At a presentation to new mediator's a question was asked "why mediate at small claims court?". Besides learning a lot about the community, here are a couple of reasons that come to mind.
Think about it. The rules of evidence, do they apply? Do people exaggerate or flat out lie? They present their persepective for the purposes of winning their case. You learn quickly how not to be manipulated.
If you can get to issues and needs, come up with a common problem statement, find common ground, and reach agreement in twenty minutes, you're not going to miss a thing in 3 or more hours in longer mediations.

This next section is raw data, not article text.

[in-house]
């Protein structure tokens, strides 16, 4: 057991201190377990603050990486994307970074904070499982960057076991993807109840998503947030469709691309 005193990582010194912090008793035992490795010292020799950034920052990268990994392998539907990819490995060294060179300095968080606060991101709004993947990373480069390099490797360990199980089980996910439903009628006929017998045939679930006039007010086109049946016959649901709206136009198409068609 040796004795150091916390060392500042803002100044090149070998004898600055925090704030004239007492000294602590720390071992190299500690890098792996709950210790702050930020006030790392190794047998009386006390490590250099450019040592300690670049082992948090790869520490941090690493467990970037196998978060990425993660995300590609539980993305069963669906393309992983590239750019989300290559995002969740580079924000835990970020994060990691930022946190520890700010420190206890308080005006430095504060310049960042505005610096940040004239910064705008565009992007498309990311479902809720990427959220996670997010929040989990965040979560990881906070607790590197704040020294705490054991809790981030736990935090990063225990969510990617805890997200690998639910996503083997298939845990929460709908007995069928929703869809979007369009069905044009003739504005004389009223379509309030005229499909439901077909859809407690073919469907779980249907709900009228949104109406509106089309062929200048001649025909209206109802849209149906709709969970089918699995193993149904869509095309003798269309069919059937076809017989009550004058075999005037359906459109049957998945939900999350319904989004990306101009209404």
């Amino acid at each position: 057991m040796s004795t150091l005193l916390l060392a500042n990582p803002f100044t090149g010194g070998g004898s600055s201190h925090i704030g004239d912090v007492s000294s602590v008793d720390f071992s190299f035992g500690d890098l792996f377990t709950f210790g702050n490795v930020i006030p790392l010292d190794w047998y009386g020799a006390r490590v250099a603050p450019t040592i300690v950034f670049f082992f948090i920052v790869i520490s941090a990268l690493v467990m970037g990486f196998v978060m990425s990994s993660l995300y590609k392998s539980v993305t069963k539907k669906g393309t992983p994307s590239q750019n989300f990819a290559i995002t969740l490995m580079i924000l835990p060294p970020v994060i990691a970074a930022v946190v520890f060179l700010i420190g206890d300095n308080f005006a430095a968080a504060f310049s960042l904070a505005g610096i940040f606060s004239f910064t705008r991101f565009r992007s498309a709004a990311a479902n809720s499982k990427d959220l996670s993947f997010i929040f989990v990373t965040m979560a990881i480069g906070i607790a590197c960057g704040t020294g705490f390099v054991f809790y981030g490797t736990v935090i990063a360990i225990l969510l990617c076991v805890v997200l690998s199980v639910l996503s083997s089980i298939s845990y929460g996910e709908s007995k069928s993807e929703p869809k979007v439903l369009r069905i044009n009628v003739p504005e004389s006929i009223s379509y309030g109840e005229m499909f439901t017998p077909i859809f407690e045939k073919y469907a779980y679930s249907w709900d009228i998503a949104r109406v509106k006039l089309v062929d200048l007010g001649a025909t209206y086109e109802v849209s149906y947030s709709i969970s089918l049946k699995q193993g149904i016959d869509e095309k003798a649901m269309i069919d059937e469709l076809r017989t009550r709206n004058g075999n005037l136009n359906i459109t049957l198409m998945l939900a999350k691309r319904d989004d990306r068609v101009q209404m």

You're dealing with people as pro se or with their attorney's. You learn to work in both scenario's.
You're performing a critical function in not only understanding the case but in negotiations with people who do not have the skills but can kind of tell you their issues and needs. When you reframe, reflect, etc. you provide the focus, the spark they need to articulate their position which opens a door for them to negotiate.
You provide a sense of reality.
If you do the above well you gain the clients respect, agreement or no agreement, win or lose.
And, you really do help the court.
Mediators valuing these skills benefit mightily by participating in these programs paid, or as a volunteer.